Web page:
神田川

I was stunned that a Tokyo taxi driver doesn’t know where the Kanda river crosses a major boulevard

kanda_river_nishishinjuku_contrasts

「神田川で止めてください」タクシーの運転手にお願いしました。すると「どこですか」と言いましたから、驚きました。本当に東京の人は神田川を忘れたのでしょうか。夜に、はるか下のコンクリートの水路に鴨の声がまだ聞けます。

I love this view of the Kanda River, the older low-rise Nishi Shinjuku neighborhood, with the new towers rising in the background. It’s sad that the river is so dis-used that many people probably do not recognize it. Still, at night, I hear ducks quacking far below the street in this concrete channel.

Sumida river sparkles at night. Is Tokyo best experienced by dark?

日中より、夜の東京のほうがきれいですね。国技館を出て、橋を渡るときに見える隅田川や神田川やスカイツリーはロマンチックな感じがあります。

Tokyo looks more magical at night. Walking across the Sumida River after seeing a sumo tournament, we admired the retro modern view of the bridges, elevated freeways, railway tracks, and inky black river. Even Sky Tree, the latest addition to this skyline, projects a futuristic image that is oddly familiar.

The green neon marks the Kanda river’s last bridge before joining the Sumida river. This river starts at Inokashira park in Kichijoji, west of where we live and winds for 26 kilometers before joining the Sumida and flowing into Tokyo Bay. A few years ago, I co-wrote an article about the Kanda river’s history and potential for new urbanism in Tokyo. You can download the 6 MB document in PDF form here.

At the bottom, you can see that there are still pleasure boats parked at the bottom of the Kanda for river dining and drinking. I’ve never been on these smaller boats.

Surprised to see so many yellow irises in Kanda river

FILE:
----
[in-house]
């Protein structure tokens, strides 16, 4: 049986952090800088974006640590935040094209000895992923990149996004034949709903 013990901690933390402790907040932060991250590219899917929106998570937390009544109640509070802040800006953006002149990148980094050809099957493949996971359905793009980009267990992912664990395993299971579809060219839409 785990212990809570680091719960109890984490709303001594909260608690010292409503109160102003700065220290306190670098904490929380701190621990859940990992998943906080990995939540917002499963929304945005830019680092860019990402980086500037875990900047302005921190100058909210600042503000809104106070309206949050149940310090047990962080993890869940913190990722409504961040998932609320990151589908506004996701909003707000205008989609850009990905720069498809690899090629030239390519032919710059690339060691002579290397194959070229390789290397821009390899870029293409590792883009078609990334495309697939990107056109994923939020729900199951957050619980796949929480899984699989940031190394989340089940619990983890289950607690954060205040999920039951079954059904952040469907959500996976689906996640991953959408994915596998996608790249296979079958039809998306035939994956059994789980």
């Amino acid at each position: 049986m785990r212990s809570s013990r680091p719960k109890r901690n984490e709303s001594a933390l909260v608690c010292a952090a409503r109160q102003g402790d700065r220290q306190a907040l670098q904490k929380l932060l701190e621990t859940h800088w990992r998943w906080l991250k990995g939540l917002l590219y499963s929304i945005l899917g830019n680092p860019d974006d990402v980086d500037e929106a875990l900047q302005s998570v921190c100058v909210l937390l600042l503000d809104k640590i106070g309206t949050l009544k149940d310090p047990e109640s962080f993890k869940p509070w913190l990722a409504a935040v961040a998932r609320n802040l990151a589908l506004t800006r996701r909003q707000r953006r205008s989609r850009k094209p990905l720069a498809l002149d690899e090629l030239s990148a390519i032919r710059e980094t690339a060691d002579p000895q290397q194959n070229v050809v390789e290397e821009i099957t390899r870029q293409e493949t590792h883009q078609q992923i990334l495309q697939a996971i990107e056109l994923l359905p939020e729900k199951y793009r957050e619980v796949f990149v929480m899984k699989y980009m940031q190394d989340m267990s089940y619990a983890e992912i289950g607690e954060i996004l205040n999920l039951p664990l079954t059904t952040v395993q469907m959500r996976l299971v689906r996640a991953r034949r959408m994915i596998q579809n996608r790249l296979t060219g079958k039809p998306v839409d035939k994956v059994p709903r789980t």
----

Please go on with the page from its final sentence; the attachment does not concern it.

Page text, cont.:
吉祥寺に自転車で乗っているときに、神田川の中に、たくさん黄色のアヤメを見て、驚きました。

Biking up the Kanda river to Kichijoji, I was surprised to see hundreds of yellow irises blooming in the river bed. I wish there was more access to the water, but seeing these bright flowers draws my attention to what else might be living and growing in the river.

Rivers in western Tokyo

西東京の三川における、江戸時代にさかのぼる歴史や街と街をつなげる緑や洪水対策の仕組みが観察できます。

Along three western Tokyo rivers you can see Edo history, green corridors, and flood control.

On Linus Yng’s @ArchitourTokyo Western Tokyo bike exploration, we passed three contrasting rivers. The first is a view of the Kanda (神田川) from Yamate Dori (山手道り), with Nishi Shinjuku in the background. Many people have explained to me that the deep channeling is designed to prevent flooding. But it seems nonsensical to me that the entire river, include its bed, must be hard surface with no plant life. Closer to the skyscrapers, I regularly bike along the Kanda at night on the way to my favorite sento, and often hear ducks and other birds. It’s amazing how resilient urban wildlife is, despite our worst actions.

The second image is one of the few remaining, visible portions of the Tamagawa josui (玉川上水). Both the Kanda and the Tamagawa josui were human constructed canals built during the early Edo period to direct fresh water to the castle in the center of Tokyo. This was a massive project with 50 kilometers of canal dug through woodlands, at some points up to 18 meters below ground. This project supplied freshwater to the city, and turned the outer woodlands into productive farm land.

The last image is of the Zenpukuji River (善福寺川), which like the Kanda begins at a natural spring, and flows into the city center. This river has been turned into a very attractive park and green corridor running through much of Suginami. I was fascinated that many recreational facilities, including baseball fields and tennis courts, also serve as flood reservoirs. You can see how the water will flow directly into the sunken sports area in the photo at the bottom.